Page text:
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Government Shutdown—A Pain or A Crisis?

Government shutdown. It isn’t a natural disaster, but it surely could be considered a crisis. As a communications consultant I’ve heard stories from counterparts across the agencies talk about their approaches in dealing with the possible government shutdown. With each discussion the same question comes up, “How do you prepare for a specific event when you don’t know the details beforehand?”

The better question I would ask is, “How does prior planning help you respond to the unexpected?” You can develop a framework that helps you tackle many different types of crises. Luckily, when one of my clients approached my team about how to handle the pending government shutdown, my team took a targeted approach—work with the crisis communications plan we already have in place and tailor it.

Months ago before I even joined the team—lucky for me—they had developed a crisis communications plan to help our client answer questions that shed light on how to manage their communications shop in a time of crisis. Here are some examples:

  • What is deemed a crisis in the first place?
  • How do we approach addressing a crisis once it is identified?
  • How do we reprioritize roles to ensure we are covering the most important tasks?
  • What have we learned from previous experiences and what will we do and not do again in the future?

This approach helped us avoid having to develop a “Government Shutdown” communications plan. Because we already developed an approach, we simply had to look at what we already had and say, “Okay, how does this plan need to address the nuances of this specific situation?”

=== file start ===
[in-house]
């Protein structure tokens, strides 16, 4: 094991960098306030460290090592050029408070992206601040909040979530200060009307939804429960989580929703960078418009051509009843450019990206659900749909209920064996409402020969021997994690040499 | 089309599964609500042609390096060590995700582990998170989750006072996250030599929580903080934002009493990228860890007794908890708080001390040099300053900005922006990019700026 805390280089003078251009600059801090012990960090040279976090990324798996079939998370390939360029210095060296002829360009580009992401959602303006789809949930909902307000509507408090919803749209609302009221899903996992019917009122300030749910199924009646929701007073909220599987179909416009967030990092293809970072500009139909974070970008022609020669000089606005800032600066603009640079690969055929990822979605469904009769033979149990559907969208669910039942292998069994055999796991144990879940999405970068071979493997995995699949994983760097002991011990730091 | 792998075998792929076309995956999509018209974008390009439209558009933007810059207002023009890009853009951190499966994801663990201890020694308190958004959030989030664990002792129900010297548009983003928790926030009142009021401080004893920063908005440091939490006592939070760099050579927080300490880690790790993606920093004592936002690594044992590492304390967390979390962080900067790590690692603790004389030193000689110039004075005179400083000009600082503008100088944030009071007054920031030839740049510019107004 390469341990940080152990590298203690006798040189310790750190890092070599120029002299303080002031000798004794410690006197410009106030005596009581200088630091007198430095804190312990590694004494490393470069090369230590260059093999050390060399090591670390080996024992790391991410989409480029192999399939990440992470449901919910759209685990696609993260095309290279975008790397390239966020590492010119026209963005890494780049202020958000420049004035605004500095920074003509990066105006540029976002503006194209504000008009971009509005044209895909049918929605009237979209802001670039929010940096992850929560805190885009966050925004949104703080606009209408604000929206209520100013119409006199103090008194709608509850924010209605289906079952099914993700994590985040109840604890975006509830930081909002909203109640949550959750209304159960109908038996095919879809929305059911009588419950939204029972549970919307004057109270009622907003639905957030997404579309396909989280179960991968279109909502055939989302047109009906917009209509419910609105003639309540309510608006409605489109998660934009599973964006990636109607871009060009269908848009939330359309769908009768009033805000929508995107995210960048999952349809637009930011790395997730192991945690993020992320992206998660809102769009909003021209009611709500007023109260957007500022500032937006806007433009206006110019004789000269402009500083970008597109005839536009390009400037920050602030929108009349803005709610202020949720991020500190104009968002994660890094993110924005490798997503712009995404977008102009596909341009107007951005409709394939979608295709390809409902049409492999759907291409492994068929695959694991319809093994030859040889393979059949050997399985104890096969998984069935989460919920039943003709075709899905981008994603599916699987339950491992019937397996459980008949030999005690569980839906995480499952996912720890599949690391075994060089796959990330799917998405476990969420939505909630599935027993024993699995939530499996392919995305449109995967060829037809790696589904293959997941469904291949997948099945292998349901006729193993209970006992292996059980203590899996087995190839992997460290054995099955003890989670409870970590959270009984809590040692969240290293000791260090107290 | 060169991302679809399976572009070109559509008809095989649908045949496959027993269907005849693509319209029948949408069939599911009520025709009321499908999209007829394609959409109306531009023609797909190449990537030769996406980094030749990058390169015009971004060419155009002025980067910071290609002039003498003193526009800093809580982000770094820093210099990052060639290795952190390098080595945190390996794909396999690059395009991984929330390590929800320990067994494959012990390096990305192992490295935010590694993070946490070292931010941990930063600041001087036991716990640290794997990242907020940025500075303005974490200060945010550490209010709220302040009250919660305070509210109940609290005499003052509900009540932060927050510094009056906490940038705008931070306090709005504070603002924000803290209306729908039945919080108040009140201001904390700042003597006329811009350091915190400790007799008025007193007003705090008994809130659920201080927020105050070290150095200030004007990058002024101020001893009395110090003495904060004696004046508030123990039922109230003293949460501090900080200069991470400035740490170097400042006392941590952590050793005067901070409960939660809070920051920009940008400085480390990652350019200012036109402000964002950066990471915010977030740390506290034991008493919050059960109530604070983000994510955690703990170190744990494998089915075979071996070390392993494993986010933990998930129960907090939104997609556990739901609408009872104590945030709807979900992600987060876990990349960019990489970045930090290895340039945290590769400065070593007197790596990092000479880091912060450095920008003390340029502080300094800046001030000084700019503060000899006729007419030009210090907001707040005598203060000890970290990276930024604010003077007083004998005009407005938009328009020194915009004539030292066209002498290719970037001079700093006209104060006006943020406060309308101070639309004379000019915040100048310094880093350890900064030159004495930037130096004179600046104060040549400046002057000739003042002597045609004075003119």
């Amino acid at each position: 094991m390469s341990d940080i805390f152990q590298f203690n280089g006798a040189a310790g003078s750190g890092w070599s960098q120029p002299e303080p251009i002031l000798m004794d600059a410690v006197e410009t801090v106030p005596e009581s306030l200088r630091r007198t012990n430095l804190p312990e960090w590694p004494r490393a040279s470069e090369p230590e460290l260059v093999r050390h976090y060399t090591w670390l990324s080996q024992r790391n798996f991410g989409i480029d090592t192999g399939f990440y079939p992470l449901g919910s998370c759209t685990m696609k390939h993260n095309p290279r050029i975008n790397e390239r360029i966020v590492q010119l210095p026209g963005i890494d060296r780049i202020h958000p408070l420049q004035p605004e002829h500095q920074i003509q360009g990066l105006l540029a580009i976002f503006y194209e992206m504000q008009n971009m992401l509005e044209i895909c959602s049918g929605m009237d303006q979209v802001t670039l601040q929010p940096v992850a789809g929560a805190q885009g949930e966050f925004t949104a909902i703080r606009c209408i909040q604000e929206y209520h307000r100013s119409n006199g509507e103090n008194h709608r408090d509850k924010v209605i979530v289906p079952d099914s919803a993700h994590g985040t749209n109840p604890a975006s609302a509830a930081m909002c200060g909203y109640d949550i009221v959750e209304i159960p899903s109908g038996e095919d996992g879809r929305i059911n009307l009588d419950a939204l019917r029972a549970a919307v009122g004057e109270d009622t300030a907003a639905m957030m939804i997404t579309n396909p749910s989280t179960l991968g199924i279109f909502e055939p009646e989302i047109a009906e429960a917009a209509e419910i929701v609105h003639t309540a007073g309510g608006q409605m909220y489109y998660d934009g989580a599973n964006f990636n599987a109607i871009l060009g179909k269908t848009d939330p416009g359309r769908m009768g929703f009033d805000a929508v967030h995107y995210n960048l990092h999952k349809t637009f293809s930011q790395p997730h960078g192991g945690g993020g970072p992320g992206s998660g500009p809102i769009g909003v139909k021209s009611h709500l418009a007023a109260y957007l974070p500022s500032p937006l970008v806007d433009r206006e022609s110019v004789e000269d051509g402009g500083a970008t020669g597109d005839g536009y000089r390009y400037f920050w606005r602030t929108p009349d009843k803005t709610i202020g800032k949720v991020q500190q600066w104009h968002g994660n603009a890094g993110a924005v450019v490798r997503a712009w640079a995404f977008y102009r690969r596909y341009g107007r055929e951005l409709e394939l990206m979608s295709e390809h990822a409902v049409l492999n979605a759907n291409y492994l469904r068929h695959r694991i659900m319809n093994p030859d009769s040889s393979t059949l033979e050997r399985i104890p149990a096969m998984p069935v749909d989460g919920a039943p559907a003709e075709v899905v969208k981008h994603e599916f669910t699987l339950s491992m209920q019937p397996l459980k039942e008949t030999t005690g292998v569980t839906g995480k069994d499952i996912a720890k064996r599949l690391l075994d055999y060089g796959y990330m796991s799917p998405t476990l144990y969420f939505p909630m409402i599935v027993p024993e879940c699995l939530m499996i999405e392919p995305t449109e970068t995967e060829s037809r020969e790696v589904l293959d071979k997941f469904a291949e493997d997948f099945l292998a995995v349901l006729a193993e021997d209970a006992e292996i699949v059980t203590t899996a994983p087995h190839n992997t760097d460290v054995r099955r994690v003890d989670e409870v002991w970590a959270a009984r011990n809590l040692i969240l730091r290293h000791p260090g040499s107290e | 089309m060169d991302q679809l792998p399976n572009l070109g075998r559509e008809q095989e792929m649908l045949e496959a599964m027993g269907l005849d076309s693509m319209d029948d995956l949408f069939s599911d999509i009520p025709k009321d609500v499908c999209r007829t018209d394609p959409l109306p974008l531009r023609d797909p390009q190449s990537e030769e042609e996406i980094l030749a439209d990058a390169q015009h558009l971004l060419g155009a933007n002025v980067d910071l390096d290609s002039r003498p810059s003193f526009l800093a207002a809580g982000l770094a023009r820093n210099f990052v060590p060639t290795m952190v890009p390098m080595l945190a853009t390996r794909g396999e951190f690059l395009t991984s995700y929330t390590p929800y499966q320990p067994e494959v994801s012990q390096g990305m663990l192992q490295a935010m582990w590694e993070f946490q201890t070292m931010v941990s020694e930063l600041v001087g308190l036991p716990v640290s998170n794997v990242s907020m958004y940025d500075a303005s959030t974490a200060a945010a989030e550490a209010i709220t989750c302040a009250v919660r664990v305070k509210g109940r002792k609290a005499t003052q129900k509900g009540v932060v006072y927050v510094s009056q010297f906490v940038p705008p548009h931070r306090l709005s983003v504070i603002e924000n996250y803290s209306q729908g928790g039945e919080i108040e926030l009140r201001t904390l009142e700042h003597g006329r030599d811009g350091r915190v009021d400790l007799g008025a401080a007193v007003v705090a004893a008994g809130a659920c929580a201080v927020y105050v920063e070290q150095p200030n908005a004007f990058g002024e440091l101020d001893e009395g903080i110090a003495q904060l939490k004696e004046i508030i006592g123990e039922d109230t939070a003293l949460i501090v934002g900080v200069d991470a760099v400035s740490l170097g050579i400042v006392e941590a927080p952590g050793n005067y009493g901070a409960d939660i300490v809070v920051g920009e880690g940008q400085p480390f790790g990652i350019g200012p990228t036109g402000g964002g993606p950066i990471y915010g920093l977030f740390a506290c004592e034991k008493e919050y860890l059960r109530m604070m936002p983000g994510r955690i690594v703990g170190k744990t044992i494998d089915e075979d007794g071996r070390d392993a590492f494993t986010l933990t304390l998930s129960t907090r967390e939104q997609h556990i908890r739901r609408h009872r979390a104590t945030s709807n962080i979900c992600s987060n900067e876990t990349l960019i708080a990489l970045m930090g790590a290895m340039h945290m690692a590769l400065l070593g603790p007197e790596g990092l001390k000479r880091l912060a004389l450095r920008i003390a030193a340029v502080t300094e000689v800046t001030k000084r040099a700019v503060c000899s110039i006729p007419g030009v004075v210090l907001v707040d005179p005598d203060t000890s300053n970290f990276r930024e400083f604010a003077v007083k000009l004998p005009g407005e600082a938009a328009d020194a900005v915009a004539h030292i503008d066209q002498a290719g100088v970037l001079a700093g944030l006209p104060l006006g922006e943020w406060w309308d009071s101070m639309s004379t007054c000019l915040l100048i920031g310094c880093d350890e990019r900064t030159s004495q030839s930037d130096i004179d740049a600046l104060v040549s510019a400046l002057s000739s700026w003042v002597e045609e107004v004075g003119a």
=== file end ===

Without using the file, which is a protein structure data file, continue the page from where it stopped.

As the team’s social media specialist, I did the same thing everyone else did—I identified my approach from the crisis communications plan, reprioritized my role, identified the most important tasks, and when this is all said and done, I’ll bring back what I learned from this experience to strengthen our crisis communications plan.

Something I already learned is how to incorporate social media best practices in a time of crisis. I knew it was important for me to ensure that my client didn’t lose the hard work that had been done to foster an online community. On top of it, we just launched our social media capabilities on Facebook and Twitter just a few weeks ago. I realized, like many of you, that I had to advise my client to remain transparent and not hide anything from our social media community. As part of my recommendation, I offered these main approaches:

  • Manage expectations to let your audience know that engagement from the organization will be limited; and feel free to communicate accurately and as often as necessary
  • Point out where to get immediate help; if you deal with an organization that provides critical services to individuals, they need a place to go in case of an emergency
  • Notify the organizations you are referring your audience to that you are doing just that; I call this the “Hey watch out, here they come” tactic
  • Don’t forget about your other communication outlets; e-mail and phone are still heavily used and you need to address how you will manage expectations via these capabilities

So what can you take away from this? Don’t forget to use what you already have. You probably don’t need to start from scratch. When things are back to “normal,” make sure that the creation of a crisis communications plan is on the top of your to-do list. It will save you time in the future and will help you be more effective when a crisis hits.

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AJ Dronkers

Great post! Glad the shutdown didn’t happen yet. I really like your points of having a crisis plan already in place that can be adapted to specific incidents.